caught up in the passion of the moment with her surprisingly
responsive partner.
Patricia Plasko has shown a taste for the absurd before, as well as a
wry sense of current news and events. Her powers of observation were
well evidenced in her "Coelacanth" (pronounced se-la-canth). Plasko
took a story of the discovery of a living pre-historic species of fish and
produced it on stage with her own unique views and insights.
Plasko succeeded in reporting this event, yet she had the sense to use
it for her commentary on the nature of relationships. Plasko
demonstrated the interchangeable roles of dominant and submissive, as
well as the parasitic relationship between discoverer and discovered. As
a whole, this work performed in three movements showcased Plasko's
growing talents as a choreographer and illustrates what can happen
when choreographer and collaborators reach a harmonious balance.



Roy Buchanan
Hot Wires
Alligator Records
For almost 20 years, Buchanan
has proved himself an extremely tal-
ented guitar technician, capable of
playing solos few could match.
However, most of his Polydor and
Atlantic albums were plagued by
overproduction, the aimlessness of
his solos, lack of a decent singing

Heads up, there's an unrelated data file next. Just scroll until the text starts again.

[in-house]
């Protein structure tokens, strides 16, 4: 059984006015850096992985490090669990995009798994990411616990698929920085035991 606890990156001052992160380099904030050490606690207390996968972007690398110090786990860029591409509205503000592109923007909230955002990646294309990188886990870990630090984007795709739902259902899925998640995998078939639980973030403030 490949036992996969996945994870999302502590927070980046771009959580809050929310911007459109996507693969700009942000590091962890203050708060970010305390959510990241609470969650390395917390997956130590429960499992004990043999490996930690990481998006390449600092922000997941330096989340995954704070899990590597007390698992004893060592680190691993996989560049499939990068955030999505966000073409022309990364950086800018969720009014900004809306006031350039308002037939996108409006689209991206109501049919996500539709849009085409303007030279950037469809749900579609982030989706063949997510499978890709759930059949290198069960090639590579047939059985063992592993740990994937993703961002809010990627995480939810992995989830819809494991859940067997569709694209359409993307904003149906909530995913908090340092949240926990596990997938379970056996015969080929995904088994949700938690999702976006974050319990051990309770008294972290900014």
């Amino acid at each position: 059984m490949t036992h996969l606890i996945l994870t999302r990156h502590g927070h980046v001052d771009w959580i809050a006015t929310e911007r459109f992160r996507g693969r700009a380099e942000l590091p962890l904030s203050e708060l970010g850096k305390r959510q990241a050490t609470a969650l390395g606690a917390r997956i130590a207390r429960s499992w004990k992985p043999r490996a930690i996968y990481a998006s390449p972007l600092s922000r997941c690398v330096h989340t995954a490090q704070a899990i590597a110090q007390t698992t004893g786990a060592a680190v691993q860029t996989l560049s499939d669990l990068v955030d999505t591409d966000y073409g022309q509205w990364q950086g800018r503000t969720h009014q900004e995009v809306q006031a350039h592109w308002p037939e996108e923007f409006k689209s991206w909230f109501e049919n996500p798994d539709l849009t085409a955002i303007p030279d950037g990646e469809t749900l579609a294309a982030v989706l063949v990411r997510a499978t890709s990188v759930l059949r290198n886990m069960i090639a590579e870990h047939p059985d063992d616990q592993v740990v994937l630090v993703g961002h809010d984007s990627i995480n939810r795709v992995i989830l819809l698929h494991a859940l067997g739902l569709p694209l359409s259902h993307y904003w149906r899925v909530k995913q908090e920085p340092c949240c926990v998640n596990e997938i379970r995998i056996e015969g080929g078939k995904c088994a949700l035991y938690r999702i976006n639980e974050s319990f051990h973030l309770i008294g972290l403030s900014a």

voice or vocalist, and poor song se-
Since signing with Alligator
1records, Buchanan has experienced a
revival of sorts. Hot Wires, his third
Alligator release, continues his
r4surgence. His studio band, in-
ctuding the estimable Donald Kinsey
do guitar, is superb. The production
doesn't get in Buchanan's way, and
his playing is relatively restrained,
while still displaying the fire you'd
expect from him.
Vocalist Johnny Sayles' two
tacks are wild, soulful, heavy metal
hues while Buchanan's and vocalist
Ianika Kress's rendering of Patsy
Mline's "These Arms of Mine" is
revelatory. Kress lends the song a
g'ospel urgency, while Buchanan
displays surprising subtlety and fi-
nesse in his soloing.
The instrumentals, too, are su-

perb, highlighting Buchanan's solos
without getting lost in them.
"Sunset Over Broadway" is jazzy and
fluid while "Flash Chordin"' and
"Country Boogie" are fast and furi-
ous. The former highlights Larry
Exum's rock steady bottom heavy
bass lines while Stan Szelest's bar-
relhouse piano stands out from
"Country Boogie."
Buchanan's "talking blues" vocals
on two of the tracks are pretty silly
and he would have been wise to give
it up and bring Sayles or Kress back.
Nonetheless, Hot Wires is the
type of album which a talent as large
as Buchanan's deserves to make.
Now, if only he could keep this band
together and hit the road...
-Alan Paul
Mystery Spot
SST Records
Hot damn! Round up yer doggies
and lend an ear 'cause Angst is a
band not to be missed. When their
razor sharp guitar and folksy vocals
come over those speakers, I just
feel like slumping in the corner
with a bottle o' Texas Driver and
singing and crying along with 'em.
Now, given SST's reputation
based upon the success of bands

such as Black Flag, Dinosaur Jr.,
and Sonic Youth, it may be hard to
imagine a folksy SST band. But it
should be realized that all of these
bands can be lumped together in a
class of music named "power." And
that's the key factor here. Folk
music doesn't have to be wimpy -
which I think is a common mis-
conception. Luckily Angst shatter
this falsity for anyone who gives
them a chance.
Of course, they have a couple of